I wanted to give the full quote of Owen’s differentiation between Union and Communion for those interested. I also think it add some good points regarding the relationship between the two that Drew brought up on the earlier post. Here it is from Kapic’s introduction, all italics his:
Communion with the Triune God (John Owen)
– Highlight Loc. 230-74 | Added on Tuesday, September 01, 2009, 02:14 PM
But to appreciate how this informs his view of spirituality, it is important to note that Owen maintains an essential distinction between union and communion. Believers are united to Christ in God by the Spirit. This union is a unilateral action by God, in which those who were dead are made alive, those who lived in darkness begin to see the light, and those who were enslaved to sin are set free to be loved and to love. When one speaks of “union”, it must be clear that the human person is merely receptive, being the object of God’s gracious action. This is the state and condition of all true saints.
Communion with God, however, is distinct from union. Those who are united to Christ are called to respond to God’s loving embrace. While union with Christ is something that does not ebb and flow, one’s experience of communion with Christ can fluctuate. This is an important theological and experiential distinction, for it protects the biblical truth that we are saved by radical and free divine grace. Furthermore, this distinction also protects the biblical truth that the children of God have a relationship with their Lord, and that there are things they can do that either help or hinder it. When a believer grows comfortable with sin (whether sins of commission or sins of omission) this invariably affects the level of intimacy this person feels with God. It is not that the Father’s love grows and diminishes for his children in accordance with their actions, for his love is unflinching. It is not that God turns from us, but that we run from him. Sin tends to isolate the believer, making him feel distant from God. Then come the accusations “both from Satan and self” which can make the believer worry that he is under God’s wrath. In truth, however, saints stand not under wrath but in the safe shadow of the cross.
While a saint’s consistency in prayer, corporate worship, and biblical meditation are not things that make God love him more or less, such activities tend to foster the beautiful experience of communion with God. Giving in to temptations and neglecting devotion to God threaten the communion but not the union. And it is this union which encourages the believer to turn from sin and to the God who is quick to forgive, abounding in compassion, and faithful in his unending love. Let there be no misunderstanding: for Owen, Christian obedience was of utmost importance, but it was always understood to flow out of this union and never seen as the ground for it. In harmony with Bunyan and other dissenters like him, Owen “insisted upon a very personal and emotional experience of union with Christ and the Holy Spirit,” and out of this union naturally flowed active communion.
Along these lines, when Owen unpacks the work of the Spirit, he makes a distinction between the Spirit being received in terms of “sanctification” and the Spirit’s work of “consolation.” When he refers to sanctification in this context he means the work whereby the Spirit sets us apart, uniting us to Christ and making us alive. This is “a mere passive reception, as a vessel receives water.”This is the movement from being outside the kingdom of God to becoming a child of the King.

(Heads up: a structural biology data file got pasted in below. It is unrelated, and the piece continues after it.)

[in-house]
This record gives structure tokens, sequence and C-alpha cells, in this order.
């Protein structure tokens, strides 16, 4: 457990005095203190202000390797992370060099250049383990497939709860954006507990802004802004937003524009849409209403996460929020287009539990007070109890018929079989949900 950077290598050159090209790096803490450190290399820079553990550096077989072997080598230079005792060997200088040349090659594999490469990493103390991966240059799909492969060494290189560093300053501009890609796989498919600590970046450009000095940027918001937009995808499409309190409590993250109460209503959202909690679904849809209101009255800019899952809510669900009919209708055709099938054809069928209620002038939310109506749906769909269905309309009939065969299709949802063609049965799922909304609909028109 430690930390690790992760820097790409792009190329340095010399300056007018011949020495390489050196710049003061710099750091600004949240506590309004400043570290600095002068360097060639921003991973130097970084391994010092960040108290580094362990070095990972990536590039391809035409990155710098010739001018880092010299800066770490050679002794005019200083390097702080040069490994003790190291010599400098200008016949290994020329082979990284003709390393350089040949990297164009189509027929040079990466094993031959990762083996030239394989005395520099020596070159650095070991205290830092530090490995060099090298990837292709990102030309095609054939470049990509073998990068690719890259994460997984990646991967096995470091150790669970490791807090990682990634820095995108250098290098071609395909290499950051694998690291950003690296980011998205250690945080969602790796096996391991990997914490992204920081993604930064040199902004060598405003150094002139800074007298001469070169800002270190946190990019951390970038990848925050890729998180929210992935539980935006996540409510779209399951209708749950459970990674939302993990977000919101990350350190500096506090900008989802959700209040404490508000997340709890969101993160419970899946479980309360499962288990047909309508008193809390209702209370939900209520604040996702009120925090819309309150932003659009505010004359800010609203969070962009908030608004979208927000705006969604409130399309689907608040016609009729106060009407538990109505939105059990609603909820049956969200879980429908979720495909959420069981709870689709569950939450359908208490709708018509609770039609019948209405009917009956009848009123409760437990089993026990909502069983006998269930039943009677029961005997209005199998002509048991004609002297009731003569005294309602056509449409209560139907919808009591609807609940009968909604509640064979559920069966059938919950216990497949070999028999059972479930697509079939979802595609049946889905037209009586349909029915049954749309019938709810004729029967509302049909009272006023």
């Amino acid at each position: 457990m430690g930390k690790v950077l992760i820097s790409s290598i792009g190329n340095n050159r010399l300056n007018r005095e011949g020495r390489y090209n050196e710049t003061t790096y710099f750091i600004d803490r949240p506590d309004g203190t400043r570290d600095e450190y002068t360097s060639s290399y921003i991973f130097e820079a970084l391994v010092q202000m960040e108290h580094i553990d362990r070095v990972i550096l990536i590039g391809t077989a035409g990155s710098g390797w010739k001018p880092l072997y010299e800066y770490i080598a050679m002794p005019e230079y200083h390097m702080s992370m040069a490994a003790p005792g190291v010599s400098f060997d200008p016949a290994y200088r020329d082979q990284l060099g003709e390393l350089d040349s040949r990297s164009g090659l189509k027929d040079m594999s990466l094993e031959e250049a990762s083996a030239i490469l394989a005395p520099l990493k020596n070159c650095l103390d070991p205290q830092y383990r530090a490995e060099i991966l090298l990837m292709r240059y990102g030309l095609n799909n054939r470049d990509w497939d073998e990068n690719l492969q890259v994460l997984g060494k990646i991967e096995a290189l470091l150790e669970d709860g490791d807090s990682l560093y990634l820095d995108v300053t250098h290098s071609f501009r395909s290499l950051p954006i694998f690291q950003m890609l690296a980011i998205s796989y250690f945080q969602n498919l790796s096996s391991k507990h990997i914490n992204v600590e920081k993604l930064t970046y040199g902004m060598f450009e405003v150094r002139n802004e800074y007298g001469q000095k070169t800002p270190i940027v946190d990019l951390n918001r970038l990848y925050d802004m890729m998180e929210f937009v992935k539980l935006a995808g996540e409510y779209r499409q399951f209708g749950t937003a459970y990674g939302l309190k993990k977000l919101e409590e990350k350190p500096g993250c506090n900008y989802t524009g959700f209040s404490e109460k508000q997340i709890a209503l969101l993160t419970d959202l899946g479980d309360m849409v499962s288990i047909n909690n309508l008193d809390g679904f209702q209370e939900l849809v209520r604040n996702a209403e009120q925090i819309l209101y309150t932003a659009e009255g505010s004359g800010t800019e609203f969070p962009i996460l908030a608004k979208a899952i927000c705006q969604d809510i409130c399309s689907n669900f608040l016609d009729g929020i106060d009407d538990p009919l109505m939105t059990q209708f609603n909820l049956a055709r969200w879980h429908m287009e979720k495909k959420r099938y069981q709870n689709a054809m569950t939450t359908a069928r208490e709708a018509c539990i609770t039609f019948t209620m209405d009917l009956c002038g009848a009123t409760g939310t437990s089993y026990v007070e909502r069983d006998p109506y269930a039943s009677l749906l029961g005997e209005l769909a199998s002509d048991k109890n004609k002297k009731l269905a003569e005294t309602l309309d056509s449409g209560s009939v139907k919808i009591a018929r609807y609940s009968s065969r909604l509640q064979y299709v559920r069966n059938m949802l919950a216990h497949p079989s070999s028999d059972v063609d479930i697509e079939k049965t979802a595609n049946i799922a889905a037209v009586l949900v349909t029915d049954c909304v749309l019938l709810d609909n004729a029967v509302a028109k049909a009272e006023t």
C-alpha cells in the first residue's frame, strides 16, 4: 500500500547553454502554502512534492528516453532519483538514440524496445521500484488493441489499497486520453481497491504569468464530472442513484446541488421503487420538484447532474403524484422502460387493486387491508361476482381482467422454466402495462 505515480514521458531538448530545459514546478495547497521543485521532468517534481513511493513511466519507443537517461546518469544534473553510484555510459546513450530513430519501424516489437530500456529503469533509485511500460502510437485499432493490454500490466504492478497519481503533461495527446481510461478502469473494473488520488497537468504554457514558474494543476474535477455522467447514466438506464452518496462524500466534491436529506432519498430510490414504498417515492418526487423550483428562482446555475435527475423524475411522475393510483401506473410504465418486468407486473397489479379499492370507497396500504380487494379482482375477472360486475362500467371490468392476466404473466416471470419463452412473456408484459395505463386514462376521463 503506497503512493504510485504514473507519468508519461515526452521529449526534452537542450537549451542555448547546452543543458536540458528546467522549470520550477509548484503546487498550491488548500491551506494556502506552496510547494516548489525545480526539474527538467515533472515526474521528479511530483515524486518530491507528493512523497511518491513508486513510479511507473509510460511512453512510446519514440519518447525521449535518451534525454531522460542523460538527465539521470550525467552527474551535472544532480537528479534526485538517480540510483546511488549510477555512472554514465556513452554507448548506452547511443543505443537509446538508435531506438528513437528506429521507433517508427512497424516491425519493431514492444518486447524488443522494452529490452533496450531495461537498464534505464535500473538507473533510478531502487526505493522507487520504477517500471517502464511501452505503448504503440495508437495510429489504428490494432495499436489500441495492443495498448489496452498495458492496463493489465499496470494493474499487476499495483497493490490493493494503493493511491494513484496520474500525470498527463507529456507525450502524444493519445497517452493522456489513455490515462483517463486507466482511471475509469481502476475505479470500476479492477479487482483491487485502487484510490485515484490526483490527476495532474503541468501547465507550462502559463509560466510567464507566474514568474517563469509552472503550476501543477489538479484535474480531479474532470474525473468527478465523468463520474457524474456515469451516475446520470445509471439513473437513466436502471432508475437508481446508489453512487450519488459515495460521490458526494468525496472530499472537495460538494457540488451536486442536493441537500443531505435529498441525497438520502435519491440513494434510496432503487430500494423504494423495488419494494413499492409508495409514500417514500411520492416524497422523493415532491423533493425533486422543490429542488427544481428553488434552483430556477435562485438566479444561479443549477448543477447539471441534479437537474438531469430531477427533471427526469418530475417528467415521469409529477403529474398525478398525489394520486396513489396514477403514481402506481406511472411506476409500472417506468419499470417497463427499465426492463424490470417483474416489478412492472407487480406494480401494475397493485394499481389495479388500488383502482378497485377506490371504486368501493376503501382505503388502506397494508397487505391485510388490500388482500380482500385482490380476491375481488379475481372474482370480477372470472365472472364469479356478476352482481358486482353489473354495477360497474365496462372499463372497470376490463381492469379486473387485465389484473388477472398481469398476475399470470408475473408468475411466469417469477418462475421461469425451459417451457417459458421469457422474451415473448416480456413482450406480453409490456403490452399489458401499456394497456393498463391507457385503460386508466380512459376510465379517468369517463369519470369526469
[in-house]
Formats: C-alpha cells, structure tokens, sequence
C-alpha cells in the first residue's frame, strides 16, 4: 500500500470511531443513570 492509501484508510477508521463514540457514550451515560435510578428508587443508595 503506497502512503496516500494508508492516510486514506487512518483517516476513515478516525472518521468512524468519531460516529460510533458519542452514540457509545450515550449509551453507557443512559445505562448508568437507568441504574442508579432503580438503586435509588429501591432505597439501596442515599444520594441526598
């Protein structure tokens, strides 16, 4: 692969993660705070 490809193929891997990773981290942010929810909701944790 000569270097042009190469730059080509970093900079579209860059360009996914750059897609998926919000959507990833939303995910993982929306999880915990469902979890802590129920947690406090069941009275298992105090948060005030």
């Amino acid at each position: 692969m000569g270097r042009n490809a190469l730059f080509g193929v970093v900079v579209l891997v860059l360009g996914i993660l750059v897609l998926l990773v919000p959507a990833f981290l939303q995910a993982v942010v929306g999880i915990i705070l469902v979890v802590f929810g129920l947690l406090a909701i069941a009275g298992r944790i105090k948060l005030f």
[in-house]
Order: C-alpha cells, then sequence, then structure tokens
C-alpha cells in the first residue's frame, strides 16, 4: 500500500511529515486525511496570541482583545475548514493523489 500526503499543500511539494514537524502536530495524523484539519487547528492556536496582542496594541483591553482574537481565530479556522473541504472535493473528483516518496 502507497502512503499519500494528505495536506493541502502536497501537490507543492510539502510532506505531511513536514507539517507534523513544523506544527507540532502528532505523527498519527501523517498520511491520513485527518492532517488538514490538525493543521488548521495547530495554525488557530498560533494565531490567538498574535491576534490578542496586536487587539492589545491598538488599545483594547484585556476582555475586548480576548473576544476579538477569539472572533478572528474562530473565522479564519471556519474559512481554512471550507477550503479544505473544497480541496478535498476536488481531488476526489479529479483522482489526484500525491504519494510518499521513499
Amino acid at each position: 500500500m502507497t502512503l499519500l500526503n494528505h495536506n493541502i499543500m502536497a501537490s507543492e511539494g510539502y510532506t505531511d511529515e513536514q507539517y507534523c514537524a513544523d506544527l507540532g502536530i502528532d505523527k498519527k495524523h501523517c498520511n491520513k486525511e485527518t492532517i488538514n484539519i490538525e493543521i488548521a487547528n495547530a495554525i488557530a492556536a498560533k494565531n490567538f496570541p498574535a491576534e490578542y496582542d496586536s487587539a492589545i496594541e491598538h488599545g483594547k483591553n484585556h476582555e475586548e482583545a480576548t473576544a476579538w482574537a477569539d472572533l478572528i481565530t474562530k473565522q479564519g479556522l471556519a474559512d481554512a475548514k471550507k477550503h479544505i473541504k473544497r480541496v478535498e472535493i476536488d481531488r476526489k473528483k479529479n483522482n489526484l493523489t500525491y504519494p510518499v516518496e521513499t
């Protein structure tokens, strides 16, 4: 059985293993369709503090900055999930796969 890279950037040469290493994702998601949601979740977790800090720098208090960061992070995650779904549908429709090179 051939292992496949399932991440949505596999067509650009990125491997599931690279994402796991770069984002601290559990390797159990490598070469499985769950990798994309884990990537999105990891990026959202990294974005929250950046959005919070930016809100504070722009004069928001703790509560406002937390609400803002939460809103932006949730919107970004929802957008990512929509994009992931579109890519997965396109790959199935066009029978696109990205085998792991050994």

When Owen speaks of the Spirit’s work of consolation, he has in mind the comforting activity of the Spirit in the life of the believer. Christians need not be passive in the hope that the Spirit will bring comfort; rather, they should (1) seek his comfort by focusing on the promises of God realized in the Spirit, (2) call out to the Spirit of supplication to bring consolation, and (3) attend “to his motions,” which take us to the Father and Son. In all of this we rightly and actively receive him who freely comes to bring comfort and grace. Again, our union with God in Christ is never in jeopardy, but our sense of fellowship with God does necessitate appropriate human agency and response. “The Comforter may always abide with us, though not always comfort us; he who is the Comforter may abide, though he do not always that work.” Believers have the Spirit of God in them, without question, but that does not mean they should view their actions as irrelevant. Along these lines, sometimes the Spirit “tenders [i.e., offers] consolation to us” but we do not receive it and thus do not enjoy the full fruit of his activity in us. Christian living, for Owen, neither divides the labor between the divine and human nor neglects the activity of both: we work because God works in us.
Any true relation requires what Owen elsewhere calls mutuality, and we should not shy away from the fact that we are invited, by the Spirit, to actively commune with God. This communion assumes the security of the union. Keeping in mind Owen’s distinction between union and communion, one is better able to make sense of his conclusion: “The Spirit as a sanctifier comes with power, to conquer an unbelieving heart; the Spirit as a comforter comes with sweetness, to be received in a believing heart.” Though the Spirit will never abandon a believer, it should not surprise us that neglecting such receptivity to the Spirit’s movement compromises our sense of intimacy. For Owen, grace must be understood as the ground of this relationship, from first to last, from justification to preservation of the saints, from God’s acceptance of us to his glorifying the saints “grace is the bottom of the entire understanding of the saints” security and privilege before God. This grace, however, demands rather than denies human response. But if we are to respond rightly, we must know to whom we are responding.